In honor of Veterans Day – a salute to veterans and the service dogs who help them
Charlie stepped on an improvised explosive device in Afghanistan. “When I was injured, I had been in the best shape of my life. Then I ended up in a hospital bed for over a year. My wife had to do everything for me. I was depressed and in a bad place. For 18 months after my injury I still had my right leg. I had several surgeries to try to save it, but I was in so much pain I decided to have it amputated.”
Canine Companions for Independence matched Charlie with Devon, a service dog trained to help him. “Devon takes care of the simple task of bending over to get something when I’m in a lot of pain,” says Charlie. “Some days I would have chosen not to participate in life and just stay in the house. But Devon is there to put his head in my lap as if to say, ‘Let’s go.’”
“Devon is skilled at bringing my prosthesis when I’m sitting on the couch. He can go to my wife to retrieve something and bring it to me. Just having someone with me to help do things that are difficult for me really affects my life positively.”
CCI has helped a lot of veterans like Charlie by training assistance dogs that can help the veteran be more independent.
A salute to CCI which, for the last couple years, has worked with the Department of Veteran’s Affairs on a study of how to best help veterans with post-traumatic stress disorder (PTSD).
Veterans like Lorrie.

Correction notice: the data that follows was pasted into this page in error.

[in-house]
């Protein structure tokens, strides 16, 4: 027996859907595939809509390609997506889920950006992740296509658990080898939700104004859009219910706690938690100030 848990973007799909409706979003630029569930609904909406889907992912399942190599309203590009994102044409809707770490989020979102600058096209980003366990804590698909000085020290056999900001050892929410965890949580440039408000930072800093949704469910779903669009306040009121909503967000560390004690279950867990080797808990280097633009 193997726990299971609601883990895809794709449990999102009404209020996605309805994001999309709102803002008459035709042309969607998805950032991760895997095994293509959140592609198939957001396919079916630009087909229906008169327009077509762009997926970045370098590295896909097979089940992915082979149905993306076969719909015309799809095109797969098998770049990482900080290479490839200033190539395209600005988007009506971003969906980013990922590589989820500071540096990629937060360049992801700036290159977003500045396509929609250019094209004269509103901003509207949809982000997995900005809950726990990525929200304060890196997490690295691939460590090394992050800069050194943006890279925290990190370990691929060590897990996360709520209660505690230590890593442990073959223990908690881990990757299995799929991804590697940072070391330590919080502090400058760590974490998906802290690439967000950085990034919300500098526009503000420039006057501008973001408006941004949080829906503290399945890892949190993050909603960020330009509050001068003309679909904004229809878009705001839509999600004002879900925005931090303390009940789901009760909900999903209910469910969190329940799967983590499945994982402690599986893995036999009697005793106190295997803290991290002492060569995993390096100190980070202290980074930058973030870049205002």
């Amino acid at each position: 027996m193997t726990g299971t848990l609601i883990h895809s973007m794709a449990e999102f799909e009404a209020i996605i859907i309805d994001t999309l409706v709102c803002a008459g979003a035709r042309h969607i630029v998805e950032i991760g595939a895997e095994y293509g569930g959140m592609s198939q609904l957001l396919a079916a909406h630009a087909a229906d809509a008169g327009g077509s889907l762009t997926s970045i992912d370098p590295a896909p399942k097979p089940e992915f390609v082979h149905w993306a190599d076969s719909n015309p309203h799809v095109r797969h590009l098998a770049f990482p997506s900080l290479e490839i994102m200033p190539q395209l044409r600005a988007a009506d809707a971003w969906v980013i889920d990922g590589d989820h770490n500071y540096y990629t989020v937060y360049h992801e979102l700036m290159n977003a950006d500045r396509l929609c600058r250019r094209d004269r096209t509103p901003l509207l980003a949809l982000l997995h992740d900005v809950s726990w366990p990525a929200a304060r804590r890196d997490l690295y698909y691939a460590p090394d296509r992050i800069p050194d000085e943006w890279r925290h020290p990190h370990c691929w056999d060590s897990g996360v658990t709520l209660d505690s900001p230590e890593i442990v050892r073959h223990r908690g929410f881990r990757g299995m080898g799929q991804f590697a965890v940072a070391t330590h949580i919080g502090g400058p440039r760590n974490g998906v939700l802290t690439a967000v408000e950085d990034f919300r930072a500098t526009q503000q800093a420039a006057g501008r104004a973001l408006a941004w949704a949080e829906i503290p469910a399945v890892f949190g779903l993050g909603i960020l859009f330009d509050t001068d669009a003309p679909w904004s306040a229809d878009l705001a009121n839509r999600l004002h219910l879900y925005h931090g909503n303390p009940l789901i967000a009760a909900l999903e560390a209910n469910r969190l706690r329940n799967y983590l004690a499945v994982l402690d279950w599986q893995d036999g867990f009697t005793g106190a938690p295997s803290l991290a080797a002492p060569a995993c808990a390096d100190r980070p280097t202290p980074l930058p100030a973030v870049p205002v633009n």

Lorrie served in Desert Shield/Desert Storm. When she came home, flashbacks and other PTSD symptoms caused her to be fearful. She become less independent.
Then she was matched with a partner named Kaplan. “Receiving Service Dog Kaplan has made a positive impact on my life,” says Lorrie. “I now go shopping, run errands and even attend my daughter’s high school games, all with Kaplan by my side.”
In 2018, Canine Companions for Independence will start its own pilot program to place service dogs directly with veterans who have PTSD. “Give Veterans Independence — and Give a Dog a Job” will provide trained CCI dogs free of charge to veterans suffering from PTSD.
As a result, says Lorrie, “This program will mean that the lives of many more servicemen and women will be changed forever.”
Read more about Charlie and Lorrie and other Stories of Independence at Canine Companions for Independence. If you’re interested in learning more about Give Veterans Independence — and Give a Dog a Job or would like to support this effort, find details here.